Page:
Objective 3. A high retention rate is a quality indicator of the most selective liberal arts colleges. As more students select Dickinson as their first choice, we expect to see an increase in first-to-second year retention. For every point we improve retention, we gain approximately seven students per class or approximately 25 students over four classes (counting some further attrition). Our goal for first- to second-year retention should be 93 percent.
Strategic Goal B: We must continue to grow interest in admission to and attendance at Dickinson. A key element in this effort will be reshaping our geographic and demographic reach according to national and international shifts in prospective student pools.
Objective 1. National Geography: Since 2003, the ratio of admitted students from outside the Northeast has grown from 12 to 22 percent. Dickinson’s rising stature positions us to increase our yield from these states. As the proportion of high-school-age students grows especially in the South and the West, we must enlarge the proportion of students coming from outside our traditional primary pool. Strategic Plan II established a target of 30 percent for areas outside the Northeast (VA-ME); that remains our goal. Continued growth should be achieved in emerging areas with a growing Dickinson footprint (Seattle, Portland, San Francisco, Los Angeles, Phoenix, Denver, Houston, Atlanta, Miami, Charlotte, Raleigh/Durham/Chapel Hill, Chicago and Minneapolis). We also must optimize enrollment in relatively nearby urban areas such as Washington, Baltimore, Philadelphia, New York and Boston, and also in western New York, western Massachusetts and western Maryland (where we have not had an intentional presence in the last decade).
Objective 2. Diversity: The ratio of students of color in the national school-age cohort is rising rapidly, and Dickinson has made notable strides in raising their representation. Our goal for the next five years is 12 percent or better, sustaining and improving on our recent progress. To do so, we must increase our wealth and/or reach into those highly sought-after sectors of students of color with both high academic ability and means to pay all or a significant portion of tuition. In addition, there are segments of the Jewish student population whom we have not reached. Dickinson provides key requirements for many Jewish students: a robust Judaic Studies curriculum, a nationally-recognized Hillel and ties with Israeli universities and the South American Jewish community. With a kosher dining option now added, we should be able to reach new segments of the Jewish population.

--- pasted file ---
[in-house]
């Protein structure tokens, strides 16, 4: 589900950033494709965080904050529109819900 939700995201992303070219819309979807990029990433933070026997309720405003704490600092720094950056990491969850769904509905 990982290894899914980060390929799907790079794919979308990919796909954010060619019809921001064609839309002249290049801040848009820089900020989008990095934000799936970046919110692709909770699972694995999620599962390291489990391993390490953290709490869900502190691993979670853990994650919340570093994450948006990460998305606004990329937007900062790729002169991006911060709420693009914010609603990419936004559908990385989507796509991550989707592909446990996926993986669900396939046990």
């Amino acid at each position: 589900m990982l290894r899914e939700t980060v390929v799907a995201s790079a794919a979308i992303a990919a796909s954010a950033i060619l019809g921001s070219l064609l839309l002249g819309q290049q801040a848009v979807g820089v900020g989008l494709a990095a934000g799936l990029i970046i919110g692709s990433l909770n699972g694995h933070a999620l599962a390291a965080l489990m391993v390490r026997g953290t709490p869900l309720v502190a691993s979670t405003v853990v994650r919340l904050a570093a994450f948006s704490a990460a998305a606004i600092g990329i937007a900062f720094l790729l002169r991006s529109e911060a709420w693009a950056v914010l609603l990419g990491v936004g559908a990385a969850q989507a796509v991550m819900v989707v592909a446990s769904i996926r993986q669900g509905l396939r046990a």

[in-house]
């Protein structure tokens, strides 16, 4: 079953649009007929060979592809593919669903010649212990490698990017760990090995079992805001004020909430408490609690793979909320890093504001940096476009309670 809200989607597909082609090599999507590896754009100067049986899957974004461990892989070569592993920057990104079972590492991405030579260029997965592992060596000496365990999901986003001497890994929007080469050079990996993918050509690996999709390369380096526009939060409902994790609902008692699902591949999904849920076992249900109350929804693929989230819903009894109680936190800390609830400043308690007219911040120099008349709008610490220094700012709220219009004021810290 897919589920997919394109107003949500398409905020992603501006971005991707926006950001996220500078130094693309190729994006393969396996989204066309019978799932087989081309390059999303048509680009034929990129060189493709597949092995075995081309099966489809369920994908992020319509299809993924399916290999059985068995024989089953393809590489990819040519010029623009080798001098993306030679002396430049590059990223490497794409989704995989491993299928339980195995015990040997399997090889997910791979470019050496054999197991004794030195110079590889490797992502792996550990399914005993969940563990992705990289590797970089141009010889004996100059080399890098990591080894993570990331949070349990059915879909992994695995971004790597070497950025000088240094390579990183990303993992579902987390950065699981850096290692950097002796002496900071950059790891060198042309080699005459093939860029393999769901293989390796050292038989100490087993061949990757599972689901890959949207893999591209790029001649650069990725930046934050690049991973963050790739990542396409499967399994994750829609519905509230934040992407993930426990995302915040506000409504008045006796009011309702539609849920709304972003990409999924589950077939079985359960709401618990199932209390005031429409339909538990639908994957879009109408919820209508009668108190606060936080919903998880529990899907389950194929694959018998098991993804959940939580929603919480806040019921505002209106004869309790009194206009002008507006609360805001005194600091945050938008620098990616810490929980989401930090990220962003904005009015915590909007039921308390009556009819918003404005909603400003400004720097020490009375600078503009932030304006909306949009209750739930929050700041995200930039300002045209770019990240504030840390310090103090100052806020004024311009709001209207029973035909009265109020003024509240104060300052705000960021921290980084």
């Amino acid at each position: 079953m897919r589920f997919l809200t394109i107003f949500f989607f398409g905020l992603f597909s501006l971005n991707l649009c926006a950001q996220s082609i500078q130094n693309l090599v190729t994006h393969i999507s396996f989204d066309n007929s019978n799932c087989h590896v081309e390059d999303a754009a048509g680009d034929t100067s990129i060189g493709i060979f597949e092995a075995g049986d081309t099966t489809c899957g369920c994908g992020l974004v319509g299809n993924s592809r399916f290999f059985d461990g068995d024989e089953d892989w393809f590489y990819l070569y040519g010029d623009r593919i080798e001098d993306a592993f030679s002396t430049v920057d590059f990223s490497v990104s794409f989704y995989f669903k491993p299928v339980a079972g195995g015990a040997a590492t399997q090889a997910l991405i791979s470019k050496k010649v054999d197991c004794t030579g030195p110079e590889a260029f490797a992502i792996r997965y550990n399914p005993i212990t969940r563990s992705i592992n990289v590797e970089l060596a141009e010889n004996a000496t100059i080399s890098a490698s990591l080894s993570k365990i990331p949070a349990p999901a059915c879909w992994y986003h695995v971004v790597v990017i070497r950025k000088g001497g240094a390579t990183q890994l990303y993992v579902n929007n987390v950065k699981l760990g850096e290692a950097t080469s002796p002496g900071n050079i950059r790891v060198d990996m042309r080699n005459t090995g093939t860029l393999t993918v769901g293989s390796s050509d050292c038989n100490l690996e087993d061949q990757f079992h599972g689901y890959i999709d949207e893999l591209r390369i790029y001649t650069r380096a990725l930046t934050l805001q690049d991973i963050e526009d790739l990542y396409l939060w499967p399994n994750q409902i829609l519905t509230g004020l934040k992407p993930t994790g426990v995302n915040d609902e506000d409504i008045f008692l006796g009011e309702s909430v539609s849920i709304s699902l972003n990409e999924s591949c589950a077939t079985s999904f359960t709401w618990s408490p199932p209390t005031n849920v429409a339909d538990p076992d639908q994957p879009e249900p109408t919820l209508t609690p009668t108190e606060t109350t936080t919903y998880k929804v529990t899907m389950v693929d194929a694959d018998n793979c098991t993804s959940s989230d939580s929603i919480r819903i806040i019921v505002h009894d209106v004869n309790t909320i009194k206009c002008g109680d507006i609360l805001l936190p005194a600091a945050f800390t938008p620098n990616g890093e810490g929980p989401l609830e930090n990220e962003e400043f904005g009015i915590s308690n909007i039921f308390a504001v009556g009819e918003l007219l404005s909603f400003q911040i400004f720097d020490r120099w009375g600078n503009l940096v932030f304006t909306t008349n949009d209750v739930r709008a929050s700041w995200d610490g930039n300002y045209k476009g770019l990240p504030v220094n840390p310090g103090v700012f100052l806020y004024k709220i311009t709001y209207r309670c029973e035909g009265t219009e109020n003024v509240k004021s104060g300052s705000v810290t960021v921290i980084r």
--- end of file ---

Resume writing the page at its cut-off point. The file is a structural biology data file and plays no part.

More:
Objective 3. International Reach: The proportion of international students at Dickinson has grown from under 3 percent to over 6 percent since 2003, a change fitting our position of global education leadership. Dickinson’s international applicant pool reached a record high in 2010, and we expect that it will continue to grow given the turnaround in the global economy. We also expect that the percentage of students able to pay the full or nearly full cost of attendance can and will increase. This will be needed to offset our aid commitment to those need-eligible. Regions of interest include Europe, Asia and South America. Our goal is to reach 8 percent international in the next five years.
Objective 4. As the traditional four-year secondary school model of transition to college changes, Dickinson must reach students taking non-traditional paths. This includes both the front end (accelerated high-school degree) and back end (gap year[s] before entry) of transition from secondary school. As we develop our community college partnerships, Public Service Fellowships and participation in the Yellow Ribbon Program, we must respond to new enrollment patterns and points of entry by identifying how we integrate students arriving via new avenues into our four-year model.
Objective 5. Dickinson’s connections with the U.S. military, including strong ROTC and cooperation with the Army War College, may create an enrollment niche for us. Strategies should be developed to reach students drawn to a college that combines interest in the military with the liberal arts tradition. These include veterans and children of families with a service tradition. The development of the security studies certificate is an example of a program differentiator with projected recruiting appeal.
Strategic Goal C: Our recruitment strategy must optimize the relationships among students’ actual and perceived financial needs, the college’s financial resources and macro-economic trends.